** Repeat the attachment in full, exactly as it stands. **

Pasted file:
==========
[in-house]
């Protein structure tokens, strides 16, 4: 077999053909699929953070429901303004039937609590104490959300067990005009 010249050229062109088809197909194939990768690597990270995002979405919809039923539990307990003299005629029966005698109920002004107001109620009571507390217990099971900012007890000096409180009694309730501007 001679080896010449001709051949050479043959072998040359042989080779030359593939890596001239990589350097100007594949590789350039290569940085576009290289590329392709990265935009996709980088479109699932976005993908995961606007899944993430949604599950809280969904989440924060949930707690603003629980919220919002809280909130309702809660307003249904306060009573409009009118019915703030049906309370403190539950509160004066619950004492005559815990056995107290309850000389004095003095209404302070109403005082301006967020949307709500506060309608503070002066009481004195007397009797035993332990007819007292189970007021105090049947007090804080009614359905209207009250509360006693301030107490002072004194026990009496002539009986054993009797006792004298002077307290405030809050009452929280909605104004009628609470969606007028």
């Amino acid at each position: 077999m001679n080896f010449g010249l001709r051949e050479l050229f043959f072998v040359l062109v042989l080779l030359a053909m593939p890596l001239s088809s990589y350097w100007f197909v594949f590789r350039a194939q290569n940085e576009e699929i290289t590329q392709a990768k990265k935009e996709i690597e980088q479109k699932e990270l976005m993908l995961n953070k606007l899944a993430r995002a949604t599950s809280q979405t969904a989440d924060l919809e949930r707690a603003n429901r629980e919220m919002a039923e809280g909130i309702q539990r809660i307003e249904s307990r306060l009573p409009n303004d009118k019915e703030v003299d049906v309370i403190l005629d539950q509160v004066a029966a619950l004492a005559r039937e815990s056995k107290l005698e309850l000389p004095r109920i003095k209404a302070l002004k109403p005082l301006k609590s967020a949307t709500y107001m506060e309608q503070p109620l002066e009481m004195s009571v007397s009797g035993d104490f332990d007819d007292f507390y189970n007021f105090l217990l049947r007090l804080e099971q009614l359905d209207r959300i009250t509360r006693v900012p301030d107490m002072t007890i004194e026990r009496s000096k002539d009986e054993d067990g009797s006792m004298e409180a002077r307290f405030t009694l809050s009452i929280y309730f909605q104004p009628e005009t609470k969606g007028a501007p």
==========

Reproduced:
[in-house]
């Protein structure tokens, strides 16, 4: 077999053909699929953070429901303004039937609590104490959300067990005009 010249050229062109088809197909194939990768690597990270995002979405919809039923539990307990003299005629029966005698109920002004107001109620009571507390217990099971900012007890000096409180009694309730501007 001679080896010449001709051949050479043959072998040359042989080779030359593939890596001239990589350097100007594949590789350039290569940085576009290289590329392709990265935009996709980088479109699932976005993908995961606007899944993430949604599950809280969904989440924060949930707690603003629980919220919002809280909130309702809660307003249904306060009573409009009118019915703030049906309370403190539950509160004066619950004492005559815990056995107290309850000389004095003095209404302070109403005082301006967020949307709500506060309608503070002066009481004195007397009797035993332990007819007292189970007021105090049947007090804080009614359905209207009250509360006693301030107490002072004194026990009496002539009986054993009797006792004298002077307290405030809050009452929280909605104004009628609470969606007028």
């Amino acid at each position: 077999m001679n080896f010449g010249l001709r051949e050479l050229f043959f072998v040359l062109v042989l080779l030359a053909m593939p890596l001239s088809s990589y350097w100007f197909v594949f590789r350039a194939q290569n940085e576009e699929i290289t590329q392709a990768k990265k935009e996709i690597e980088q479109k699932e990270l976005m993908l995961n953070k606007l899944a993430r995002a949604t599950s809280q979405t969904a989440d924060l919809e949930r707690a603003n429901r629980e919220m919002a039923e809280g909130i309702q539990r809660i307003e249904s307990r306060l009573p409009n303004d009118k019915e703030v003299d049906v309370i403190l005629d539950q509160v004066a029966a619950l004492a005559r039937e815990s056995k107290l005698e309850l000389p004095r109920i003095k209404a302070l002004k109403p005082l301006k609590s967020a949307t709500y107001m506060e309608q503070p109620l002066e009481m004195s009571v007397s009797g035993d104490f332990d007819d007292f507390y189970n007021f105090l217990l049947r007090l804080e099971q009614l359905d209207r959300i009250t509360r006693v900012p301030d107490m002072t007890i004194e026990r009496s000096k002539d009986e054993d067990g009797s006792m004298e409180a002077r307290f405030t009694l809050s009452i929280y309730f909605q104004p009628e005009t609470k969606g007028a501007p």